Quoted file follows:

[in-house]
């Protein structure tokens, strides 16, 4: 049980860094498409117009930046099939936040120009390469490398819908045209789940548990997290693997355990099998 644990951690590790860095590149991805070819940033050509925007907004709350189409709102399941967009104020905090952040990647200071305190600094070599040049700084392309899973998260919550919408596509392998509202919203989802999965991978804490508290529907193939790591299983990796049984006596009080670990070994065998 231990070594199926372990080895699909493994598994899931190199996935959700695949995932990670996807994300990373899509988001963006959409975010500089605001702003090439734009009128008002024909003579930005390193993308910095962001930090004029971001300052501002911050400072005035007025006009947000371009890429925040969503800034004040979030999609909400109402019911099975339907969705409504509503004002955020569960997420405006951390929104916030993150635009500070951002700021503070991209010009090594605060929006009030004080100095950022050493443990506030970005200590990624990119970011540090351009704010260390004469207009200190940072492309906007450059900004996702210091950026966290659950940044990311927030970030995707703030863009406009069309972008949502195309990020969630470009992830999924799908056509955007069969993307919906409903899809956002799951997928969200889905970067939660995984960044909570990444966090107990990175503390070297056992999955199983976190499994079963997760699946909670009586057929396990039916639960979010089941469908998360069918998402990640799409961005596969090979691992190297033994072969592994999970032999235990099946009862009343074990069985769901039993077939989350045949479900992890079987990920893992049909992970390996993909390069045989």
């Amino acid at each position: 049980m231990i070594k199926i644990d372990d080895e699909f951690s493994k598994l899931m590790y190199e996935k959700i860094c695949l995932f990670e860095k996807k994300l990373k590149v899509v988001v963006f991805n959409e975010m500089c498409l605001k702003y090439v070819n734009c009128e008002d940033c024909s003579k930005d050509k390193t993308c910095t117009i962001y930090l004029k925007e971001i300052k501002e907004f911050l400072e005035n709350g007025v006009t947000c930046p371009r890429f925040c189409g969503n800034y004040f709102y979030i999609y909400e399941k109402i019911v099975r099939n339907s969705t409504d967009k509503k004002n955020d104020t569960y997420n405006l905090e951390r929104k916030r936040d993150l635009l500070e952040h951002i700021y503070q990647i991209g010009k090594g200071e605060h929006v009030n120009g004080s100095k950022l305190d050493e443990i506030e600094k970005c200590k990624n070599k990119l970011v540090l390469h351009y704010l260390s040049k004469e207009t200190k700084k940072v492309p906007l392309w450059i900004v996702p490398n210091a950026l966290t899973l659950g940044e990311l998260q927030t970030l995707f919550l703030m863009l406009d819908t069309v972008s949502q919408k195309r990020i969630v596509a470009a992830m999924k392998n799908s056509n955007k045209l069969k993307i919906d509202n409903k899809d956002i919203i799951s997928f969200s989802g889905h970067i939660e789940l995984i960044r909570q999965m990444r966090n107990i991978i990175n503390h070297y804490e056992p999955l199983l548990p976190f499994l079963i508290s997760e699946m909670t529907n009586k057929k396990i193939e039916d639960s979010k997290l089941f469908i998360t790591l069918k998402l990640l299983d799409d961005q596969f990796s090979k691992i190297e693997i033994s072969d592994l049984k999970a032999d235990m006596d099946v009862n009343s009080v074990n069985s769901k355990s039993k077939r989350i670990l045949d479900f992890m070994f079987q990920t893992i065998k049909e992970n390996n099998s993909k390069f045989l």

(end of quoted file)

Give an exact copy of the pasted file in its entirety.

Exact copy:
[in-house]
């Protein structure tokens, strides 16, 4: 049980860094498409117009930046099939936040120009390469490398819908045209789940548990997290693997355990099998 644990951690590790860095590149991805070819940033050509925007907004709350189409709102399941967009104020905090952040990647200071305190600094070599040049700084392309899973998260919550919408596509392998509202919203989802999965991978804490508290529907193939790591299983990796049984006596009080670990070994065998 231990070594199926372990080895699909493994598994899931190199996935959700695949995932990670996807994300990373899509988001963006959409975010500089605001702003090439734009009128008002024909003579930005390193993308910095962001930090004029971001300052501002911050400072005035007025006009947000371009890429925040969503800034004040979030999609909400109402019911099975339907969705409504509503004002955020569960997420405006951390929104916030993150635009500070951002700021503070991209010009090594605060929006009030004080100095950022050493443990506030970005200590990624990119970011540090351009704010260390004469207009200190940072492309906007450059900004996702210091950026966290659950940044990311927030970030995707703030863009406009069309972008949502195309990020969630470009992830999924799908056509955007069969993307919906409903899809956002799951997928969200889905970067939660995984960044909570990444966090107990990175503390070297056992999955199983976190499994079963997760699946909670009586057929396990039916639960979010089941469908998360069918998402990640799409961005596969090979691992190297033994072969592994999970032999235990099946009862009343074990069985769901039993077939989350045949479900992890079987990920893992049909992970390996993909390069045989």
């Amino acid at each position: 049980m231990i070594k199926i644990d372990d080895e699909f951690s493994k598994l899931m590790y190199e996935k959700i860094c695949l995932f990670e860095k996807k994300l990373k590149v899509v988001v963006f991805n959409e975010m500089c498409l605001k702003y090439v070819n734009c009128e008002d940033c024909s003579k930005d050509k390193t993308c910095t117009i962001y930090l004029k925007e971001i300052k501002e907004f911050l400072e005035n709350g007025v006009t947000c930046p371009r890429f925040c189409g969503n800034y004040f709102y979030i999609y909400e399941k109402i019911v099975r099939n339907s969705t409504d967009k509503k004002n955020d104020t569960y997420n405006l905090e951390r929104k916030r936040d993150l635009l500070e952040h951002i700021y503070q990647i991209g010009k090594g200071e605060h929006v009030n120009g004080s100095k950022l305190d050493e443990i506030e600094k970005c200590k990624n070599k990119l970011v540090l390469h351009y704010l260390s040049k004469e207009t200190k700084k940072v492309p906007l392309w450059i900004v996702p490398n210091a950026l966290t899973l659950g940044e990311l998260q927030t970030l995707f919550l703030m863009l406009d819908t069309v972008s949502q919408k195309r990020i969630v596509a470009a992830m999924k392998n799908s056509n955007k045209l069969k993307i919906d509202n409903k899809d956002i919203i799951s997928f969200s989802g889905h970067i939660e789940l995984i960044r909570q999965m990444r966090n107990i991978i990175n503390h070297y804490e056992p999955l199983l548990p976190f499994l079963i508290s997760e699946m909670t529907n009586k057929k396990i193939e039916d639960s979010k997290l089941f469908i998360t790591l069918k998402l990640l299983d799409d961005q596969f990796s090979k691992i190297e693997i033994s072969d592994l049984k999970a032999d235990m006596d099946v009862n009343s009080v074990n069985s769901k355990s039993k077939r989350i670990l045949d479900f992890m070994f079987q990920t893992i065998k049909e992970n390996n099998s993909k390069f045989l």